Ideally one could specify the profile of a hedge for better representation of the design intent, such as tapering or box shape. I wonder if such hedge could also work similarly to the Wall tool, i.e. where hight could be modified along the hedge.

 

Native, mixed species hedgerows are very often specified in the countryside, so this should be an obvious option for such Hedge Tool. Sometimes, this is actually explicitly conditioned by local authorities. 

 

There should be no need for a workaround to achieve such a basic task undertaken by landscape professionals. 

 

I hope that will be picked up by the developers.

 

 

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I third this - necessary on almost every project and really difficult to achieve at the moment via workarounds.

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Hi all

I just wanted to let you know that there is an "enhancement request" open with our development team. I have added a link to your comments within that report.

 

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Hi @Tamsin Slatter,

 

As VW v. 20 is now available and, as far as I noticed, a number of improvements have been introduced (e.g. alignment of Hardscape objects), could you give us an update and confirm if the hedge request has also been adressed?

 

I think this is something that a lot of Landmark users are looking forward to seeing.

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Hi @Michal Zarzecki

Decisions on what will be included in future releases happens at this time of year. Whilst I cannot categorically state what will be in any future release of Vectorworks, I can confirm that there are detailed internal discussions taking place on this right now, and that these forum posts are included in the discussion, as well as feedback from face to face meetings with our customers, and our global distributors.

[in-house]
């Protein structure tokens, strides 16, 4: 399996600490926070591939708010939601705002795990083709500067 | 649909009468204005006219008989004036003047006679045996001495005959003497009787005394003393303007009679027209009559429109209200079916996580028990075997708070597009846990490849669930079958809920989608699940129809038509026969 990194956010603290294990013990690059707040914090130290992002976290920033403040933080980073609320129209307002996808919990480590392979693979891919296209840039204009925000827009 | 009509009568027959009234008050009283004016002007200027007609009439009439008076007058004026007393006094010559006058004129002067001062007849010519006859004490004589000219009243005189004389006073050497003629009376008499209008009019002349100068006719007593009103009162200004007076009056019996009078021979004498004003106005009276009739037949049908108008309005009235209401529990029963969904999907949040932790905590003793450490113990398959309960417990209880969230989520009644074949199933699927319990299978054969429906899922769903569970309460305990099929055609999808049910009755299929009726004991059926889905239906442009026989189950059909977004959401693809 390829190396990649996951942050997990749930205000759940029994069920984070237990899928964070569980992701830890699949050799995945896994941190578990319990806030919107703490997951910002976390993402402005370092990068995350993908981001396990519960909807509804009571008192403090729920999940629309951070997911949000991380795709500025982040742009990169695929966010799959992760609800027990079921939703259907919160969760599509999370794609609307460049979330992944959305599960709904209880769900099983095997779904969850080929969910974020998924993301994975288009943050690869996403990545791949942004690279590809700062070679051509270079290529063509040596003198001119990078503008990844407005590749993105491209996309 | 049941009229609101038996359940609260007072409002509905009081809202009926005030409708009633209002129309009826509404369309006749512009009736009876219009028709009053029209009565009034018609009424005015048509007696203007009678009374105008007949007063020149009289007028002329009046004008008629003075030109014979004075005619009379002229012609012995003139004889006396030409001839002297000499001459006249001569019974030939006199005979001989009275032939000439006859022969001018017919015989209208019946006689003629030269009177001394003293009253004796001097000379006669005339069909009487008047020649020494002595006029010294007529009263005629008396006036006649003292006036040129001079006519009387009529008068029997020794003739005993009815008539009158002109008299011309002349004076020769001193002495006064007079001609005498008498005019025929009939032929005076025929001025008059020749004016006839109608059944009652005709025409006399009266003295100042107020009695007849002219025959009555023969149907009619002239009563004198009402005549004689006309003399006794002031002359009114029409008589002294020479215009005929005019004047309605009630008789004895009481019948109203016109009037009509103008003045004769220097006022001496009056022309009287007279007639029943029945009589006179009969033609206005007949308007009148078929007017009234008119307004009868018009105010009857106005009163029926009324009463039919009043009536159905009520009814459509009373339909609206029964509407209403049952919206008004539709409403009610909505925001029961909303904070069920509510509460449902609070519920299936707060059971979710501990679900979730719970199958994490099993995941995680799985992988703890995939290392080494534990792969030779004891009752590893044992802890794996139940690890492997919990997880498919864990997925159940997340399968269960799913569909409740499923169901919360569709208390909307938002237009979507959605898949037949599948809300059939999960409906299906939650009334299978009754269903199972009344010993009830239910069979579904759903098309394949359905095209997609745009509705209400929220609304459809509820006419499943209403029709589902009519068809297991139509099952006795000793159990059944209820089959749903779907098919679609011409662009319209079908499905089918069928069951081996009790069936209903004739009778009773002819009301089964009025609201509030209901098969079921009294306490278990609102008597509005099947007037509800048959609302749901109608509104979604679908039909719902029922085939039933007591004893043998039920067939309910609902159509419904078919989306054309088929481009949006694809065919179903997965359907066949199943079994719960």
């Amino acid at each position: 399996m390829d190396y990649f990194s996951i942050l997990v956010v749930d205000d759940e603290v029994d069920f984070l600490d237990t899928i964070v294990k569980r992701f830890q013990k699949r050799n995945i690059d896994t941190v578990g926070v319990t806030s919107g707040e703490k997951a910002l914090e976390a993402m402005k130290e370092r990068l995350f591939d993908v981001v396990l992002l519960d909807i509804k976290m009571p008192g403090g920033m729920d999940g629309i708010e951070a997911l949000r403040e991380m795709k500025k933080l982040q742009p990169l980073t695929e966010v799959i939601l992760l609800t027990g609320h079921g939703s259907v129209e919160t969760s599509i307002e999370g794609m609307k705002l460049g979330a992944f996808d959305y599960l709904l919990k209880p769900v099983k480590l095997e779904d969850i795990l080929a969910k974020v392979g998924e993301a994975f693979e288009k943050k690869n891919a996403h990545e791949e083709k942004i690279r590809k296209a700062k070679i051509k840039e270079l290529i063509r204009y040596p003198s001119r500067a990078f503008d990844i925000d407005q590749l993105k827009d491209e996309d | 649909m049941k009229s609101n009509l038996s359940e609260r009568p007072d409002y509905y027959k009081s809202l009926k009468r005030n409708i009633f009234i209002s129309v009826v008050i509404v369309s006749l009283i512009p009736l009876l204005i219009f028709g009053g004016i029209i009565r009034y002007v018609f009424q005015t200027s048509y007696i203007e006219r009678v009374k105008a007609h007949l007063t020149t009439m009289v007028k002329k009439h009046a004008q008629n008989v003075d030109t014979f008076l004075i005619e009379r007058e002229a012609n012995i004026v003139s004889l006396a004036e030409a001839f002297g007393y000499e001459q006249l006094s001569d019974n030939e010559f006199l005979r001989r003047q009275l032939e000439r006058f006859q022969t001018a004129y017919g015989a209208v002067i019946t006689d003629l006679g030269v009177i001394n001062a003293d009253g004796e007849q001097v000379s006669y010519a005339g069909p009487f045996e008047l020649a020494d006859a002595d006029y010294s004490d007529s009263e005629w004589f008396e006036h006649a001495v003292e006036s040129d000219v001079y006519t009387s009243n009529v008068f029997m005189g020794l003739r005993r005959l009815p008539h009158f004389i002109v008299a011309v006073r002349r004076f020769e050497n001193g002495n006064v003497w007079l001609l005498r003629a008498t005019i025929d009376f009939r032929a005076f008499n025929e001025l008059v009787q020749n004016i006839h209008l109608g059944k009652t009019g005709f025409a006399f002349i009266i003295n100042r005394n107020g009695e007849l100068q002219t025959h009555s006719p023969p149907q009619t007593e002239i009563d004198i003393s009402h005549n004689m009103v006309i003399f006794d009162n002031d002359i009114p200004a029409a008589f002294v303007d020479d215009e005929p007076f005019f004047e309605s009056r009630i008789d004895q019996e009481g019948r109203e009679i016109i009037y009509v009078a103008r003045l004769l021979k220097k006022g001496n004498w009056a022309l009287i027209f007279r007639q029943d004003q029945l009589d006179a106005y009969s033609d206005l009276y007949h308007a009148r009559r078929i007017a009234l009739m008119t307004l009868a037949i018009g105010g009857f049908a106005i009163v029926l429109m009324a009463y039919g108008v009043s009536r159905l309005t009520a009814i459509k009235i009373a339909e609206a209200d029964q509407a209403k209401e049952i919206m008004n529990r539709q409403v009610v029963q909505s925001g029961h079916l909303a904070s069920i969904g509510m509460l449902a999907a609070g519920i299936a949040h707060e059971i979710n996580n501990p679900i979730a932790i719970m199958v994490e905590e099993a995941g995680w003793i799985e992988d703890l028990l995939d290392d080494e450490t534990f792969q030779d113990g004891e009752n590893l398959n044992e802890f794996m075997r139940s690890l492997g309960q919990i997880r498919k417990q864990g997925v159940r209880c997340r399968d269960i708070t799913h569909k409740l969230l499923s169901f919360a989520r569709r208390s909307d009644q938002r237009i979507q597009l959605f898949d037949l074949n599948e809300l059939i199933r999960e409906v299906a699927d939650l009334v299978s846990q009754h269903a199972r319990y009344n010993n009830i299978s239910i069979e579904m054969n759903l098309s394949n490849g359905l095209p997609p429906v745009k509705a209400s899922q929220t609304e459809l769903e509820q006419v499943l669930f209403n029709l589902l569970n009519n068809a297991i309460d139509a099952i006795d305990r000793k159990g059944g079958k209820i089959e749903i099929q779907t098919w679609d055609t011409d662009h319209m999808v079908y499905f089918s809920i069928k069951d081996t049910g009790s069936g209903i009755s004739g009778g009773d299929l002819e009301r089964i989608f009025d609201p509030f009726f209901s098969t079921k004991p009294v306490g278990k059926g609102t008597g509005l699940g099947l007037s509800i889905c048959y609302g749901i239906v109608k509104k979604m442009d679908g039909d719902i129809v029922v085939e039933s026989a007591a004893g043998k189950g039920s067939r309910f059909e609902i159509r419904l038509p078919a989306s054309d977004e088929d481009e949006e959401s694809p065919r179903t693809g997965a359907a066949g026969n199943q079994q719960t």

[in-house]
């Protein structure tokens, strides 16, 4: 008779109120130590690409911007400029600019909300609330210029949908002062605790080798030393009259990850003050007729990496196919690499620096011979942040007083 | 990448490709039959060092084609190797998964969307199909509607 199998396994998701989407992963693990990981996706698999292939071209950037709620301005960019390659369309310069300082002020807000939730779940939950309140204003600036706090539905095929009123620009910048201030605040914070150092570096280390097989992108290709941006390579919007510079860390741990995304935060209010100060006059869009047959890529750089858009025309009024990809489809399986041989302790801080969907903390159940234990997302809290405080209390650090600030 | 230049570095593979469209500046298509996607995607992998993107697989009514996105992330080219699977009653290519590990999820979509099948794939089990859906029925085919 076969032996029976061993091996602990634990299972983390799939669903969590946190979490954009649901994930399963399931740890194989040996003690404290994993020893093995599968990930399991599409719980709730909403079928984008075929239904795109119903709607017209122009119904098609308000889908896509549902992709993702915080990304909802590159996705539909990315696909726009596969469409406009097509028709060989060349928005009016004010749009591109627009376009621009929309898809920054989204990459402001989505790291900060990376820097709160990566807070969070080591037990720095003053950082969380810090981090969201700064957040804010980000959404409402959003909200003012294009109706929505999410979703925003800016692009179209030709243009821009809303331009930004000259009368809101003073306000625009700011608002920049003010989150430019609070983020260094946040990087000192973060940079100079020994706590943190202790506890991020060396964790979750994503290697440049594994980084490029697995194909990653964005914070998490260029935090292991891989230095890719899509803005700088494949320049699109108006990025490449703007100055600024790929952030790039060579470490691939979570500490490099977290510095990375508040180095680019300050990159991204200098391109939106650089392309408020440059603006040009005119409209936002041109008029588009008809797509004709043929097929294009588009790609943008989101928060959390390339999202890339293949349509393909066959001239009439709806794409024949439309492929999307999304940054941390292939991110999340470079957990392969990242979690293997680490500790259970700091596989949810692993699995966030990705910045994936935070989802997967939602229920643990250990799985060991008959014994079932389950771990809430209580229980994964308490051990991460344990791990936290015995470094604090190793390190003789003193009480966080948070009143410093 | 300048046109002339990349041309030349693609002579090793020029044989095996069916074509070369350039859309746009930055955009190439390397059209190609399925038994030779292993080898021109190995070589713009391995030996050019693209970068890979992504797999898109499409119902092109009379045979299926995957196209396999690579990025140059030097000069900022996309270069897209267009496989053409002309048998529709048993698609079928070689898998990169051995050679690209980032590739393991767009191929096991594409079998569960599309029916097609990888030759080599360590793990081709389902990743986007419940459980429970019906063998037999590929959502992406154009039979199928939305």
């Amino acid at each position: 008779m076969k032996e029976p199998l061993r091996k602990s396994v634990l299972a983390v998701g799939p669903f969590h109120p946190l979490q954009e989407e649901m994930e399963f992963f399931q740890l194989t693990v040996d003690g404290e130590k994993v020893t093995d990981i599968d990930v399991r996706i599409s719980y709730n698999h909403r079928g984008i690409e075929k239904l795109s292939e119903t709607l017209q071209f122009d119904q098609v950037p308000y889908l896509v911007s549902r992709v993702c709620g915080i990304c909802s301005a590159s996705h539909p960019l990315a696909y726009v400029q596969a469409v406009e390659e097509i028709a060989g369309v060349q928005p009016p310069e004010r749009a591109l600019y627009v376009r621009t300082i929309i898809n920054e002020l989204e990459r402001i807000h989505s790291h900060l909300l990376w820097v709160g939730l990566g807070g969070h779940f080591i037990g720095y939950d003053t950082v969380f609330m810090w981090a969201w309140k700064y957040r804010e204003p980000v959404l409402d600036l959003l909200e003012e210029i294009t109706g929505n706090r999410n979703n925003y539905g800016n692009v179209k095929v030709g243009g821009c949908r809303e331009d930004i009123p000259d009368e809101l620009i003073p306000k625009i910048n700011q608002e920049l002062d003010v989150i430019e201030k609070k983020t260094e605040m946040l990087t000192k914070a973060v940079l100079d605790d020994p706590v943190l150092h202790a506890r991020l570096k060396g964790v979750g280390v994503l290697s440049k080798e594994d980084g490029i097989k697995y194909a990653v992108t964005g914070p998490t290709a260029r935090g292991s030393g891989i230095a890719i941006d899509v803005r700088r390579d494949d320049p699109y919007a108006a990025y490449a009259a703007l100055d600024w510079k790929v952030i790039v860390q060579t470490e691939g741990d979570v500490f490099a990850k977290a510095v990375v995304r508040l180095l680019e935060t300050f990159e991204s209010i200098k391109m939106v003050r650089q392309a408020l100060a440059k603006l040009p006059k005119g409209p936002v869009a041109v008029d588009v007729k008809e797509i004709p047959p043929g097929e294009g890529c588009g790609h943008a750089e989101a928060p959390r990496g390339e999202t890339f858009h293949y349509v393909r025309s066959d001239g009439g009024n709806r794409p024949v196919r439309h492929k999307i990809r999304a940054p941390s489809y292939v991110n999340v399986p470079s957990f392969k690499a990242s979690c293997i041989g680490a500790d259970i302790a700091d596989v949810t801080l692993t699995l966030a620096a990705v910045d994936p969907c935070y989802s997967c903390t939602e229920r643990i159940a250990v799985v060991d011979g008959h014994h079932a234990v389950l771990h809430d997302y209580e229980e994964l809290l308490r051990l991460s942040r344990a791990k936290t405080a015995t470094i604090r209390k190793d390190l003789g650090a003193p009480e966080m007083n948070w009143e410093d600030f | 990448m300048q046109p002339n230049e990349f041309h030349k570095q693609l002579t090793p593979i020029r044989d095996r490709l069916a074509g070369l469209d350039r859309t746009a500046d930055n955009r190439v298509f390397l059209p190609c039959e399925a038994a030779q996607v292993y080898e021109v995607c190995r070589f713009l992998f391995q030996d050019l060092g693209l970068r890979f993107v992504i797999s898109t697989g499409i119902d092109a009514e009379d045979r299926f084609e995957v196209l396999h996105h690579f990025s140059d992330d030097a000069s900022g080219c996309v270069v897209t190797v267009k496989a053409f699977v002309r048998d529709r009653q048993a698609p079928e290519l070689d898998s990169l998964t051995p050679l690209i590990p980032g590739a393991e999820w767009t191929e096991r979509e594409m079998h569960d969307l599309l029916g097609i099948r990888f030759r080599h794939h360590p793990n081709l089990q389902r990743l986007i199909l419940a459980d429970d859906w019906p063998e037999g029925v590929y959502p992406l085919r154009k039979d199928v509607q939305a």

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@Tamsin Slatter ,

Thank you for such a prompt response.

 

I gather that the issue hasn't been resolved yet, which is quite disappointed, taking into account what a number of users mentioned and that such a basic feature like hedge is part of almost every landscape design and needs an efficient tool.

 

I will then use the opportunity to get the Community's help on understanding how the current tool actually works (or doesn't).

 

I am trying to calculate the number of specimens needed for hedges in my project. The scheme has already been designed and now this should simply be a matter of mathematics and scheduling. 

 

I have tried all the Plant Tool's modes. The results are far from expected, I'm afraid.

 

On the image below you can see what happens if I try to draw a simple double row hedge at 90 degrees (the red line shows the extent of the polyline drawn). That is a poly-edge mode. I can't understand why the algorithm adds another row.

image.thumb.png.9161e098eae558f8f74f15767a6b7823.png

 

On the following image, you can see teh result when a triangular array mode is employed. Again, the lame polyline. Why would the tool create a polygon, rather than following the polyline and drawing two staggered rows of symbols?

image.thumb.png.00c912fd6bd92adc8105edd8af36d1e7.png